Drupal enables to preserve valuable memories of witnesses of the recent communist and fascist past.
Memory of Nations is one of Europe's most extensive collections of life stories. It has been publicly accessible since 2008 as a database of testimonies of witnesses of 20th century events who survived the two totalitarian regimes - nazism and communism. The stories illustrate how these regimes impacted individual lives, and allow for uncovering of their substance.
After 10 years of using the same legacy CMS, researches at Memory of Nations project were looking for opportunity to improve their digital presence. Th legacy system was hard to maintain and especially face of the project was a bit outdated.
Made It Digital picked Drupal 8 as a perfect solution for their new CMS. It enabled Memory of Nations easy and quick development of new features. In cooperation with Czech Drupal community and Czech Radio we delivered brand new system enabling researchers to publish more articles in more languages than ever before.
Post Bellum, a Czech-based NGO, selected Made It Digital to modernize the Memory of Nations project website which was created in 2008. The aim of the Memory of Nations project is to link and interconnect oral history projects that are focused on similar topics from all over the world. Made It Digital was brought in to rebuild the legacy database in Drupal 8, in partnership with Czech Drupal community and Czech Radio which provided hosting for the project.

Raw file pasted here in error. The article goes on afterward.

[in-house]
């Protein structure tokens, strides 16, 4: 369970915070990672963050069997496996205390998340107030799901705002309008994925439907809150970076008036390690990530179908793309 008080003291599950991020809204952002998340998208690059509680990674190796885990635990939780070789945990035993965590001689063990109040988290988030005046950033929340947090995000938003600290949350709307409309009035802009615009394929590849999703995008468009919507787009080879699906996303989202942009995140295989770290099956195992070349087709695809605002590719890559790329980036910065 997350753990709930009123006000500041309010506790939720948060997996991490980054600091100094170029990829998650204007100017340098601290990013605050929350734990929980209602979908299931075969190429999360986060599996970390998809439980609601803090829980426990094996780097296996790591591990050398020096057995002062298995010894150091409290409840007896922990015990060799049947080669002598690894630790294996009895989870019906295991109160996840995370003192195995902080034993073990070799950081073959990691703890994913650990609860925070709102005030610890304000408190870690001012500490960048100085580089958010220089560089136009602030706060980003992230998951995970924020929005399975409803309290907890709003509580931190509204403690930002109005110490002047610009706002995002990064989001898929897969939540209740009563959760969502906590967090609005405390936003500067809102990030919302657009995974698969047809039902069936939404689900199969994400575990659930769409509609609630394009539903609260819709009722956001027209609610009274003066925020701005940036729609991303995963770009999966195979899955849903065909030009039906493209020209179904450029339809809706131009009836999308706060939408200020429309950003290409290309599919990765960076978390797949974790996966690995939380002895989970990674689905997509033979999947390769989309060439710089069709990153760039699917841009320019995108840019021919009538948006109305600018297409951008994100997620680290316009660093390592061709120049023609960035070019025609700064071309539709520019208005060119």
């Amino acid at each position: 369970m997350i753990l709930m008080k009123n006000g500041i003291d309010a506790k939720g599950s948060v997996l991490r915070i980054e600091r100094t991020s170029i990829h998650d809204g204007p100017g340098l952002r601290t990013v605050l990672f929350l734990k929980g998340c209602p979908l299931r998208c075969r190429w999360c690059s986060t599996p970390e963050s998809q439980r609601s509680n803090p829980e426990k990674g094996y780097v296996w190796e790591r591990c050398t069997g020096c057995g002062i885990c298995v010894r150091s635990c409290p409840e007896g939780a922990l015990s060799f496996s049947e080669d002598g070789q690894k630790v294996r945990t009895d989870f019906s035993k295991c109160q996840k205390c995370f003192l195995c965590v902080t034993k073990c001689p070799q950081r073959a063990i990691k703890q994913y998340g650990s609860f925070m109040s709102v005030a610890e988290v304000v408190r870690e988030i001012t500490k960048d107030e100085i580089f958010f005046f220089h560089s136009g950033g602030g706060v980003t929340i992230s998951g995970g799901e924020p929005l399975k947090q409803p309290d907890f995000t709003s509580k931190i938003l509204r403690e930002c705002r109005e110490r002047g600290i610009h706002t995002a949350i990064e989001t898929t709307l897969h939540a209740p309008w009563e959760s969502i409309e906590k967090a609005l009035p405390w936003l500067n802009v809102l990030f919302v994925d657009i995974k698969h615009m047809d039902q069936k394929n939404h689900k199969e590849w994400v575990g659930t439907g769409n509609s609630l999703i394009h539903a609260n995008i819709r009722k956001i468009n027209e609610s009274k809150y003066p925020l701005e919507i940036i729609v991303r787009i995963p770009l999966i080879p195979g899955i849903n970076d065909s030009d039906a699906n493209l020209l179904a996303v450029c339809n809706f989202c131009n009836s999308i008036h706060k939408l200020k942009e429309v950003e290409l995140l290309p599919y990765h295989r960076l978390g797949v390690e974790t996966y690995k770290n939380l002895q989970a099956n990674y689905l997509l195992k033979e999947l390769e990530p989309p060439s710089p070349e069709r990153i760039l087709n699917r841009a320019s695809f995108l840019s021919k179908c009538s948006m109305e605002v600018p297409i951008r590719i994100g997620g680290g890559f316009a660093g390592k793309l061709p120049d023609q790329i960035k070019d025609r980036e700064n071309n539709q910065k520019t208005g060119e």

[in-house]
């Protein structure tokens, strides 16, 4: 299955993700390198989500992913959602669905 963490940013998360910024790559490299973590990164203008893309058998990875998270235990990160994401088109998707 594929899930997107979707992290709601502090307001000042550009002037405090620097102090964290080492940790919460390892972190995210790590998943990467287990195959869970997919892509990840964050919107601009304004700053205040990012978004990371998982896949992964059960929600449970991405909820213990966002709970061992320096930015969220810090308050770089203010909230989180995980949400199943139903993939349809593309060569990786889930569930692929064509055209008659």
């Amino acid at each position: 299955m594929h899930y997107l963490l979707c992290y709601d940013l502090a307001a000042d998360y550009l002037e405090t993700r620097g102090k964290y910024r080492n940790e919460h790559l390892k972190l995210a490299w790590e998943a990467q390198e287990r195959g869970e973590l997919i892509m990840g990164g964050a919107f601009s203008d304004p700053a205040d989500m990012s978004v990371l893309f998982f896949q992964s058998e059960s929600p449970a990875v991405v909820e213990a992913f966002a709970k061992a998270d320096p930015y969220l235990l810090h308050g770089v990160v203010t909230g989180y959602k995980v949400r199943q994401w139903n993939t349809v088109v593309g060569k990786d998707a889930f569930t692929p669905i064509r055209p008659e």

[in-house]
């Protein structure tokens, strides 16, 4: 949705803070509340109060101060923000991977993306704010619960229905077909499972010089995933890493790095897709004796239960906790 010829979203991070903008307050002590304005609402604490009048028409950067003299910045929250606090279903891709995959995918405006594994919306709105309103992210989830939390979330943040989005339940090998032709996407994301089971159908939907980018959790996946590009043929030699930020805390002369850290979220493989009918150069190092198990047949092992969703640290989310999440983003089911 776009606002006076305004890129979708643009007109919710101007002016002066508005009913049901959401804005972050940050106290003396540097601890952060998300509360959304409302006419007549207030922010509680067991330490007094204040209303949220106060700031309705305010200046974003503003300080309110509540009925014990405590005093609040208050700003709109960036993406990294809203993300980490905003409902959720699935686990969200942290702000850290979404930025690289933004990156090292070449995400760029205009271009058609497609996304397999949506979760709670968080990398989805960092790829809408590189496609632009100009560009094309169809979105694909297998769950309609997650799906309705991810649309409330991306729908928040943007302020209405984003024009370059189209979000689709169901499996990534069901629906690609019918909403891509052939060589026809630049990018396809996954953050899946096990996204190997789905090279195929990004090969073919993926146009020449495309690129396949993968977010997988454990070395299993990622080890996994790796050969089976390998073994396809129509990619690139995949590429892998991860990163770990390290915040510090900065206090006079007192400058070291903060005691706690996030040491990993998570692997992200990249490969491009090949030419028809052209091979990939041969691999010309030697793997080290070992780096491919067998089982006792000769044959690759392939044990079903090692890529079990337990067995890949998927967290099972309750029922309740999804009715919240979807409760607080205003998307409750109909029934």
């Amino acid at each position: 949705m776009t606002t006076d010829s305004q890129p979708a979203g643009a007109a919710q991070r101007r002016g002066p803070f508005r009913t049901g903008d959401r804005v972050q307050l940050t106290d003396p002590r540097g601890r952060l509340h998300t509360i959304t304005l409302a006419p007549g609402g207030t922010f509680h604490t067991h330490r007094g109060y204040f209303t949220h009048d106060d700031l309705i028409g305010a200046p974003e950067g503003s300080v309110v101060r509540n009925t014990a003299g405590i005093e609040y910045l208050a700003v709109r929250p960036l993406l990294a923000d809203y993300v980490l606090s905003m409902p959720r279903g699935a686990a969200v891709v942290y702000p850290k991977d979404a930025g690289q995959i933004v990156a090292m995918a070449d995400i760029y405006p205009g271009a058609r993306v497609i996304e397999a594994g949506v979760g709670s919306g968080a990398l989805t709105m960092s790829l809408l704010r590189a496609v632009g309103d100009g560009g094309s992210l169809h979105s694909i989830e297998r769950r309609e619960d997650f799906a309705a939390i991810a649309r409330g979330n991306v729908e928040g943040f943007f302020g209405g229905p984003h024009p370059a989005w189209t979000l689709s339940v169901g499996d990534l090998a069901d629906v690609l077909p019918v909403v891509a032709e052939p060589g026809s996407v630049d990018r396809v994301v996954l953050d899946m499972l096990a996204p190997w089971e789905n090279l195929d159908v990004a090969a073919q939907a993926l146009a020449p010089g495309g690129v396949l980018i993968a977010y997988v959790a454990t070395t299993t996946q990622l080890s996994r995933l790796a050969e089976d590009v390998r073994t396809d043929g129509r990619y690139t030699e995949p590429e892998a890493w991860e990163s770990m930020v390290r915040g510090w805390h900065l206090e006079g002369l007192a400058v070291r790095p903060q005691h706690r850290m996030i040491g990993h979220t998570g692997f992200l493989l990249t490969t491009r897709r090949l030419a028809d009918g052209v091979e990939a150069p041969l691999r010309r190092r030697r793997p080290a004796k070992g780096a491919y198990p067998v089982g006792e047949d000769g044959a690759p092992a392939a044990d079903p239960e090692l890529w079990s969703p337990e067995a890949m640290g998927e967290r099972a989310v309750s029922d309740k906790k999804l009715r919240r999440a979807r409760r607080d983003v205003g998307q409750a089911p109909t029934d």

The database rebuild consisted of migrating data from a custom database to Drupal 8 in 14 languages. Made It Digital developed a customised translation system comprising a complex system of fallbacks and default languages. The design was delivered by the client in Patternlab which Made It Digital integrated into Drupal 8. Patternlab is advantageous because now Post Bellum is able to do design changes on its live Drupal 8 website with minimal assistance from Made It Digital.
The previous website was almost ten years old and despite good maintenance over the years it wasn’t following the latest trends in technology and user experience.
Drupal was chosen because it:
- Is proven in the NGO sector
- Is open-source and has an open vendor market
- Has strong multilingual capabilities
- Can manage large media collections
- Is flexibility and easy to extend
Drupal was also recommended by Czech Radio, technical supervisor of the project, because of its past experiences of Drupal as a flexible and secure CMS system.
The main goals of the project were to:
- Migrate several thousand pieces of content in 14 languages into Drupal 8
- Implement advanced search options on the front and backend
- Separate access between public and private content
- Maintain tens of thousands multimedia library items including video and audio
- Implement component based design from PatternLab